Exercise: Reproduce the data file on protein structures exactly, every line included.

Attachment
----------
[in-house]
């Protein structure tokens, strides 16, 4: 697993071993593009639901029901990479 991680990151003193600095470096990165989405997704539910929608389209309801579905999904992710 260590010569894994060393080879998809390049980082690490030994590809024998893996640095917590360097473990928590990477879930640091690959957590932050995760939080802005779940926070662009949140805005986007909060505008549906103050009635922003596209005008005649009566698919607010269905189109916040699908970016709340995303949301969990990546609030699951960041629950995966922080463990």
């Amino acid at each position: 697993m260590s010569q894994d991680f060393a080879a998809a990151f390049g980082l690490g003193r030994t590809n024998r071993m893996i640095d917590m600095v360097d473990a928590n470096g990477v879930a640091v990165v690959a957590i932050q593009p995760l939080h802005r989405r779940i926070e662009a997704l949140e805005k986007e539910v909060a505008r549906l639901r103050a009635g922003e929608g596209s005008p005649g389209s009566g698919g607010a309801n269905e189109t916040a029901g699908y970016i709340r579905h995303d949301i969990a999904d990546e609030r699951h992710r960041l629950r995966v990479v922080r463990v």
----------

[in-house]
């Protein structure tokens, strides 16, 4: 697993071993593009639901029901990479 991680990151003193600095470096990165989405997704539910929608389209309801579905999904992710 260590010569894994060393080879998809390049980082690490030994590809024998893996640095917590360097473990928590990477879930640091690959957590932050995760939080802005779940926070662009949140805005986007909060505008549906103050009635922003596209005008005649009566698919607010269905189109916040699908970016709340995303949301969990990546609030699951960041629950995966922080463990």
């Amino acid at each position: 697993m260590s010569q894994d991680f060393a080879a998809a990151f390049g980082l690490g003193r030994t590809n024998r071993m893996i640095d917590m600095v360097d473990a928590n470096g990477v879930a640091v990165v690959a957590i932050q593009p995760l939080h802005r989405r779940i926070e662009a997704l949140e805005k986007e539910v909060a505008r549906l639901r103050a009635g922003e929608g596209s005008p005649g389209s009566g698919g607010a309801n269905e189109t916040a029901g699908y970016i709340r579905h995303d949301i969990a999904d990546e609030r699951h992710r960041l629950r995966v990479v922080r463990v």